Of all the oddball ideas on next month's ballot - and there are a bunch - none is more bizarre than Proposition 203. Or sadly, more of a sure thing.
Proposition 203 is like pitting Pee-wee Herman against the Terminator, like calling up a tee-baller to pitch to Barry Bonds. Like inviting a leper to run against the Gerber baby.
Of course, voters will choose the little tot. Proposition 203, the Arizona Early Childhood Development and Health Initiative, will coast to an easy victory next month. Never mind that it's a bad idea - and not just from the perspective of smokers.
Proposition 203 would raise the tax on cigarettes by 80 cents a pack. That is, a 68 percent increase in the tax on cigarettes. That is, a 68 percent increase in the tax on cigarettes on top of the 556 percent increase in the tax on cigarettes over the past 12 years.
This, to fund preschool and health screening programs for children.
You might wonder about the logic of taxing tobacco to fund preschool. Unless tots these days are bumming cigarettes on the playground, the two don't appear to be connected. But then, Proposition 203's authors didn't target tobacco because it's related.
"We knew, in our analysis, that we could raise enough money from this source to fund the necessary programs for at least 20 years," explained Nadine Mathis Basha, chairman of the campaign. "We also knew Arizonans have approved using this tax twice before to fund other important issues like corrections and health care."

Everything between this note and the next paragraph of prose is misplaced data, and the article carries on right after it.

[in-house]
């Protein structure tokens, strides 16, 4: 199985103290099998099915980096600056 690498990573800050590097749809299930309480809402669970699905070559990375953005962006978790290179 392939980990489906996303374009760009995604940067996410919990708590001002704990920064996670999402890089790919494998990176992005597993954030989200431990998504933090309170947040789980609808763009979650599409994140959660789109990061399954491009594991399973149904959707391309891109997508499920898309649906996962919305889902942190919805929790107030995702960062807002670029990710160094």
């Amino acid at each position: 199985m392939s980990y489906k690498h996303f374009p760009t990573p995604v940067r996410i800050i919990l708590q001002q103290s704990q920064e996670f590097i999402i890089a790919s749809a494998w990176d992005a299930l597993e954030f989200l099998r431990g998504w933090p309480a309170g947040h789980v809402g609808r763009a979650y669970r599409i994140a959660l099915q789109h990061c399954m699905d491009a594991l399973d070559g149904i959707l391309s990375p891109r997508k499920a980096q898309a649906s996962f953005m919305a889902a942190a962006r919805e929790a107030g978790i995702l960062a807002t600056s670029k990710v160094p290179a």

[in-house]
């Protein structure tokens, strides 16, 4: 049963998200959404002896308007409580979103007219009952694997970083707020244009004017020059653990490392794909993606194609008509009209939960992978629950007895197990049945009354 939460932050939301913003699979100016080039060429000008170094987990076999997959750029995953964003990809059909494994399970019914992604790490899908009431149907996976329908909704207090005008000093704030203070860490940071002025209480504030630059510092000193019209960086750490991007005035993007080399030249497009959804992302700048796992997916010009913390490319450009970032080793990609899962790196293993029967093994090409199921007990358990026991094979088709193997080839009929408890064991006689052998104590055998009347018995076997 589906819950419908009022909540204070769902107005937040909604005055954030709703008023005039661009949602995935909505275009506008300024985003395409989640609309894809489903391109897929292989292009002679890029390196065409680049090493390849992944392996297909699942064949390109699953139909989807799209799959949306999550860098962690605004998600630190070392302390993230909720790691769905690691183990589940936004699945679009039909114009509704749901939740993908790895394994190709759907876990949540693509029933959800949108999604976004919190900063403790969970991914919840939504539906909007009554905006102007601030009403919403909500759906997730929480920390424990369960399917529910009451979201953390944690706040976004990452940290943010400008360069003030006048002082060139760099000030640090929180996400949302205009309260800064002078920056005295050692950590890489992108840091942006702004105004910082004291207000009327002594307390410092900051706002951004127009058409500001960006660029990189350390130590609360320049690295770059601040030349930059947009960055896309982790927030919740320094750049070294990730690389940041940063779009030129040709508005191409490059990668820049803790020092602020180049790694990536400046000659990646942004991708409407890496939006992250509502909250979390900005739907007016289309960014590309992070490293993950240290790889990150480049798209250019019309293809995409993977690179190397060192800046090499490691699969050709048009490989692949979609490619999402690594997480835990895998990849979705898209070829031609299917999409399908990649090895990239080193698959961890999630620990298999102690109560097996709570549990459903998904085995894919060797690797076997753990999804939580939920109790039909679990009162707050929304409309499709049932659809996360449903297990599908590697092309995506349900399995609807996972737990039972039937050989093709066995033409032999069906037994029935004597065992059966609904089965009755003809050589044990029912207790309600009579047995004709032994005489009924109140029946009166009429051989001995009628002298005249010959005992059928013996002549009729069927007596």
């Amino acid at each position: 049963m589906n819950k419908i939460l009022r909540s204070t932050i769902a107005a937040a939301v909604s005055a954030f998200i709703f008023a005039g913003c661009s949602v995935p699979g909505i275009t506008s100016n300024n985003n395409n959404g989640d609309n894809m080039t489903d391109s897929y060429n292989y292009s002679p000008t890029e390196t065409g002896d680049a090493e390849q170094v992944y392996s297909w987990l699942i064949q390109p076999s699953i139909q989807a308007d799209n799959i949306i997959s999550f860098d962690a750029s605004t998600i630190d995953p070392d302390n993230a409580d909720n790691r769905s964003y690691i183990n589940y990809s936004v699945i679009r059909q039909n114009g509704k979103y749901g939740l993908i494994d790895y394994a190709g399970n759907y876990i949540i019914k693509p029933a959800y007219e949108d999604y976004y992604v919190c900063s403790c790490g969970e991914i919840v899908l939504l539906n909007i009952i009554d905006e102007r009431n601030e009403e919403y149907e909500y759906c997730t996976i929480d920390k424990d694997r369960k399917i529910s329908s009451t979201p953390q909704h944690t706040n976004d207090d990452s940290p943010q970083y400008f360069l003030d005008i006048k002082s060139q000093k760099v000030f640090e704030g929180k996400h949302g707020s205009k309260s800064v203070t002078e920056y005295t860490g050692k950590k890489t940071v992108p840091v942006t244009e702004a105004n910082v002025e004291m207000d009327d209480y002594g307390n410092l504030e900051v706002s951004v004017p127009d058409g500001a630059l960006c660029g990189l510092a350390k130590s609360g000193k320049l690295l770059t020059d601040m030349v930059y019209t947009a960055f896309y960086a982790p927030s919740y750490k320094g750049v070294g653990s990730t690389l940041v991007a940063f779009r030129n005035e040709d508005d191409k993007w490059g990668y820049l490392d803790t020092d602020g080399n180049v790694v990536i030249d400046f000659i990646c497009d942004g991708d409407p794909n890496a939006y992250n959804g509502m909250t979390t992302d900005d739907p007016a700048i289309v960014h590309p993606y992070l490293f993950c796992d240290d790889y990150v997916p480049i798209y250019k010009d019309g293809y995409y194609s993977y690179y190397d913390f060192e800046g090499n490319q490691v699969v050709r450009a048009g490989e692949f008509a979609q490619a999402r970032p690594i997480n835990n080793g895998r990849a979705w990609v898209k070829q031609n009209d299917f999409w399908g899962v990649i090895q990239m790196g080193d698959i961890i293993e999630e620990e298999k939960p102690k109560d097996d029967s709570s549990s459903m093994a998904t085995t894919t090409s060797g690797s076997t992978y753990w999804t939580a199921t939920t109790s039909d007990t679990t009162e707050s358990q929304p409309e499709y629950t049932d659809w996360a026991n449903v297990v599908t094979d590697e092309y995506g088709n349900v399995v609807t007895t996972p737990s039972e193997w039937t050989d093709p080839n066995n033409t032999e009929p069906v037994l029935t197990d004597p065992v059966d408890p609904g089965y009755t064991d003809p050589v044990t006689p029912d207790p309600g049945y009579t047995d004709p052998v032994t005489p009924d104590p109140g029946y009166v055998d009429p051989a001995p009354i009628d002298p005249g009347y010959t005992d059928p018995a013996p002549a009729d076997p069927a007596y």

In other words, voters will approve it because they don't have to pay for it.
According to legislative budget analysts, Proposition 203 would bring in a sweet $188 million a year for preschool. But it may drain $23 million a year from existing programs that are funded by tobacco taxes, as sales decline due to the price hike. Among those most affected, Proposition 203 is expected to rob $3 million a year from the state's General Fund and $8.7 million from health care programs for the poor. It'll strip nearly $2.2 million from trauma centers and $1 million from medical research. At present, tobacco taxes fund dozens of research projects ranging from spinal-cord injury to studies of Alzheimer's and Parkinson's disease.
Given the enormity of the tax increase, Kevin McCarthy, president of the Arizona Tax Research Association, expects the losses to existing programs will be twice the $23 million that legislative analysts predict. "It's going to do huge damage to a lot of existing programs," he said.
Proposition 203 supporters disagree. They say that population growth will offset any reductions in individual use.
Apparently they haven't heard that while Arizona's population has exploded over the past decade, tobacco sales have dropped nearly 23 percent as the average price of a pack has risen to $4.30. Add in a 68 percent tax increase and it seems only logical that more smokers will either kick the habit or buy their cigarettes on reservations or over the Internet to avoid the tax.
Just don't try to convince Proposition 203 supporters of such a thing. They believe there's plenty of money to go around and are spending $2.8 million to get a sizable piece of it. Imposing another tax on smokers, they say, is "fair and appropriate."
"Most importantly, we choose it because this issue is so important and we need to have a program like this that has been proven," said Steve Roman, a campaign spokesman. "We believe when people take a look at this issue and how we are going about solving it, the voters will vote yes." Sure they will. They aren't the ones who, one way or another, will have to pay for it.